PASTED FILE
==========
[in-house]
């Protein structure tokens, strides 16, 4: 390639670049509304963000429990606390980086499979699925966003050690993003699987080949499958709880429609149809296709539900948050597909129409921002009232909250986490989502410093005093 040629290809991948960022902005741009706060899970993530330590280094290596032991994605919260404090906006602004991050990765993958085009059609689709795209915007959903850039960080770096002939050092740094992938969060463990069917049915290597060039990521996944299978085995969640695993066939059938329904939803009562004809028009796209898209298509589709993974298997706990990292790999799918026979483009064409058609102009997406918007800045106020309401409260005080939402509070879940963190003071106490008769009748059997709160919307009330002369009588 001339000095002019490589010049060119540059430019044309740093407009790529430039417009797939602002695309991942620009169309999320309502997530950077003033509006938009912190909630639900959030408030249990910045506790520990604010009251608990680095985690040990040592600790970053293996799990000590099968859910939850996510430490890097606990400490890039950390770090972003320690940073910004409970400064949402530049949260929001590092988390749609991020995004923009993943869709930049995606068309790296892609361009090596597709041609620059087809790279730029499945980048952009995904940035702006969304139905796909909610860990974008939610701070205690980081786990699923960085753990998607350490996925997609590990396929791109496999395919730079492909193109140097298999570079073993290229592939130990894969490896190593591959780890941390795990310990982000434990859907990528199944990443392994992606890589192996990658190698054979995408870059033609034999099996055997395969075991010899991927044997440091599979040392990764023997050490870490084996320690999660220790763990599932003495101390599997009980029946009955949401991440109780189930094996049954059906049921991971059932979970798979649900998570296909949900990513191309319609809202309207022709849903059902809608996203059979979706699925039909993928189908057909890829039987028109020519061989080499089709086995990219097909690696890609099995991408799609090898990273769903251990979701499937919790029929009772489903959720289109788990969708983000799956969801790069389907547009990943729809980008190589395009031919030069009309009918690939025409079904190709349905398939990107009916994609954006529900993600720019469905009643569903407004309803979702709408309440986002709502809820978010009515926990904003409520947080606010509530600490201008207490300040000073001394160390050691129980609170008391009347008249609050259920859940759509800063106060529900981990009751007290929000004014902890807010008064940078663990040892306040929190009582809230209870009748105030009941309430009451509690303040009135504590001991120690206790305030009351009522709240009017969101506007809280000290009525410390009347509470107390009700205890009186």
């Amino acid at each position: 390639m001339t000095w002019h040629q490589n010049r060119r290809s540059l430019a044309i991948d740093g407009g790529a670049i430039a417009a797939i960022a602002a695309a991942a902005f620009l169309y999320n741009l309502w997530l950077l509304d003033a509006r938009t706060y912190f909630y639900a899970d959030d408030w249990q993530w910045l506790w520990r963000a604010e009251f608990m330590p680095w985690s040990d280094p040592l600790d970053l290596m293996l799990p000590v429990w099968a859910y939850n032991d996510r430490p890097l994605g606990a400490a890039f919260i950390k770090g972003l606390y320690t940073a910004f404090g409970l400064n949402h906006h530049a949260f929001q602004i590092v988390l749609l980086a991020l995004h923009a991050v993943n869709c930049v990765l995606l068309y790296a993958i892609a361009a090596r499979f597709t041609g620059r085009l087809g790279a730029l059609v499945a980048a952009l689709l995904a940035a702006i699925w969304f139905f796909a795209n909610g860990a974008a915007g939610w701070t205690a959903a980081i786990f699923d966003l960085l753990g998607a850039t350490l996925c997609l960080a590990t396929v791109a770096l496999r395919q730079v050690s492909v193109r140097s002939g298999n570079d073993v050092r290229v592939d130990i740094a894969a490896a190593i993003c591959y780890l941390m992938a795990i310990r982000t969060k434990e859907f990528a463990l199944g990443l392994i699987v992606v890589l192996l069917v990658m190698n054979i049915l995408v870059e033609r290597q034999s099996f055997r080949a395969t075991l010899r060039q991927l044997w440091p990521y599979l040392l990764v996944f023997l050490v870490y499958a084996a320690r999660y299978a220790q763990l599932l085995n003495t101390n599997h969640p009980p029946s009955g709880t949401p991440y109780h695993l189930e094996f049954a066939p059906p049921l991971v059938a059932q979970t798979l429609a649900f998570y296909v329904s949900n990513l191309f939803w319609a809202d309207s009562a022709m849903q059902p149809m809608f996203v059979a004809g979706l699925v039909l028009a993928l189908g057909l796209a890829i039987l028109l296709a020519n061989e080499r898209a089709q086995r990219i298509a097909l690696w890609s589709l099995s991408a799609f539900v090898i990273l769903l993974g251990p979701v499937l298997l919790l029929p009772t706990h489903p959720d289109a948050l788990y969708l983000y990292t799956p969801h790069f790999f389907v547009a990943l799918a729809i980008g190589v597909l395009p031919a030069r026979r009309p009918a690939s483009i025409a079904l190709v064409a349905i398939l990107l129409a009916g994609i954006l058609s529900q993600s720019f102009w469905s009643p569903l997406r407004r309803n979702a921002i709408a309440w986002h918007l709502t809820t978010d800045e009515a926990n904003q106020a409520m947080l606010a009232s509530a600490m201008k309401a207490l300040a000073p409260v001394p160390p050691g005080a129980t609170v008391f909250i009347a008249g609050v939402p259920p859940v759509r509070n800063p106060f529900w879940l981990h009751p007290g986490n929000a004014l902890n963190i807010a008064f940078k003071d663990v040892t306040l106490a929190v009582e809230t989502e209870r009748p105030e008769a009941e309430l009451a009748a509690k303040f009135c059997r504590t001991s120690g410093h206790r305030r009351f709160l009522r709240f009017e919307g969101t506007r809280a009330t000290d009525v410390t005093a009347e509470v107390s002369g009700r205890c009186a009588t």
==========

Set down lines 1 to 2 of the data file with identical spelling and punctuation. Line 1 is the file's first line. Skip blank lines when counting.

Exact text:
[in-house]
């Protein structure tokens, strides 16, 4: 390639670049509304963000429990606390980086499979699925966003050690993003699987080949499958709880429609149809296709539900948050597909129409921002009232909250986490989502410093005093 040629290809991948960022902005741009706060899970993530330590280094290596032991994605919260404090906006602004991050990765993958085009059609689709795209915007959903850039960080770096002939050092740094992938969060463990069917049915290597060039990521996944299978085995969640695993066939059938329904939803009562004809028009796209898209298509589709993974298997706990990292790999799918026979483009064409058609102009997406918007800045106020309401409260005080939402509070879940963190003071106490008769009748059997709160919307009330002369009588 001339000095002019490589010049060119540059430019044309740093407009790529430039417009797939602002695309991942620009169309999320309502997530950077003033509006938009912190909630639900959030408030249990910045506790520990604010009251608990680095985690040990040592600790970053293996799990000590099968859910939850996510430490890097606990400490890039950390770090972003320690940073910004409970400064949402530049949260929001590092988390749609991020995004923009993943869709930049995606068309790296892609361009090596597709041609620059087809790279730029499945980048952009995904940035702006969304139905796909909610860990974008939610701070205690980081786990699923960085753990998607350490996925997609590990396929791109496999395919730079492909193109140097298999570079073993290229592939130990894969490896190593591959780890941390795990310990982000434990859907990528199944990443392994992606890589192996990658190698054979995408870059033609034999099996055997395969075991010899991927044997440091599979040392990764023997050490870490084996320690999660220790763990599932003495101390599997009980029946009955949401991440109780189930094996049954059906049921991971059932979970798979649900998570296909949900990513191309319609809202309207022709849903059902809608996203059979979706699925039909993928189908057909890829039987028109020519061989080499089709086995990219097909690696890609099995991408799609090898990273769903251990979701499937919790029929009772489903959720289109788990969708983000799956969801790069389907547009990943729809980008190589395009031919030069009309009918690939025409079904190709349905398939990107009916994609954006529900993600720019469905009643569903407004309803979702709408309440986002709502809820978010009515926990904003409520947080606010509530600490201008207490300040000073001394160390050691129980609170008391009347008249609050259920859940759509800063106060529900981990009751007290929000004014902890807010008064940078663990040892306040929190009582809230209870009748105030009941309430009451509690303040009135504590001991120690206790305030009351009522709240009017969101506007809280000290009525410390009347509470107390009700205890009186």